Na’i Aupuni : Voyage to Nationhood

Oct 6, 2015

A Waikiki beach scene captures some of the contradictions of contemporary Hawai‘i.
Credit Noe Tanigawa

 

Bill Meheula, attorney for Na'i Aupuni.
Credit Noe Tanigawa

   A year ago, the federal Department of the Interior, DOI, travelled throughout Hawai‘i soliciting comments on a path to Hawaiian nationhood.  Last week the DOI proposed a rule to facilitate governmental relations if Hawaiians form a unified government on their own.  Today, as part of HPR’s news series, Following Up,  Noe Tanigawa reports on how that path to nationhood is progressing.

According to their website,  Na‘i Aupuni is an independent organization made up of a volunteer board of directors from the Hawaiian community. It exists solely to help establish a path for Hawaiian self-determination.  Find out more about Na’i Aupuni

See who is running to be a delegate to the ‘Aha planned for March-April 2016.  There are 209 candidates for 40 delegate positions:  20 from O‘ahu,  7 from Hawai‘i Island, Maui has 3, Kaua‘i/Niihau 2, Lāna‘i/Molokai 1, and 7 from outside the state.   

Bill Meheula, attorney for Na’I Aupuni, says they currently plan to send out ballots November first which will be due back by November 30th.  Delegates will be announced December first or second.  The ‘aha is planned for March-April 2016; eight weeks, Monday through Friday.  The first week will be a series of education sessions with experts on constitution making, federal recognition, and Hawaiian governance under international law.  Experts will also present on ceded land claims, constitutional issues, kingdom law, the kingdom constitution, and the many constitutions created since the overthrow will also be considered.  Nai Aupuni hopes to livestream these education sessions, though coverage, if any, of the convention will be up to the delegates.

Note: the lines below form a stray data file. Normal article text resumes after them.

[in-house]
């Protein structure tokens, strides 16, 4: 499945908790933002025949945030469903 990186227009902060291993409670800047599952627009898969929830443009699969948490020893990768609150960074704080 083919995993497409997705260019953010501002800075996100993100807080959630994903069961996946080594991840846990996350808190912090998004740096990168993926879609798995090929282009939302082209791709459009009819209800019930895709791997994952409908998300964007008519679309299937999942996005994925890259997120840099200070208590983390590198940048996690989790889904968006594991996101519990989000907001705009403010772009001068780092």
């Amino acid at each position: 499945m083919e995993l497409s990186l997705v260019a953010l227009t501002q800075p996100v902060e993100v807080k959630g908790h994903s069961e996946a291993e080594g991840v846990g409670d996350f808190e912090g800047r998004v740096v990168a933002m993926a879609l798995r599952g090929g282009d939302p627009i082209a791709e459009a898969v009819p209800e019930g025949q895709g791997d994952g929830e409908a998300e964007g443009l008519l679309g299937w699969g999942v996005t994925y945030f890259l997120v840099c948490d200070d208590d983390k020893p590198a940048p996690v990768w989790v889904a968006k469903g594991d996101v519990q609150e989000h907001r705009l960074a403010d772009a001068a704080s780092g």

The U.S. Department of the Interior is proposing to create an administrative procedure and criteria that the Secretary of the Interior would apply if the Native Hawaiian community forms a unified government that then seeks a formal government-to-government relationship with the United States. Find out more.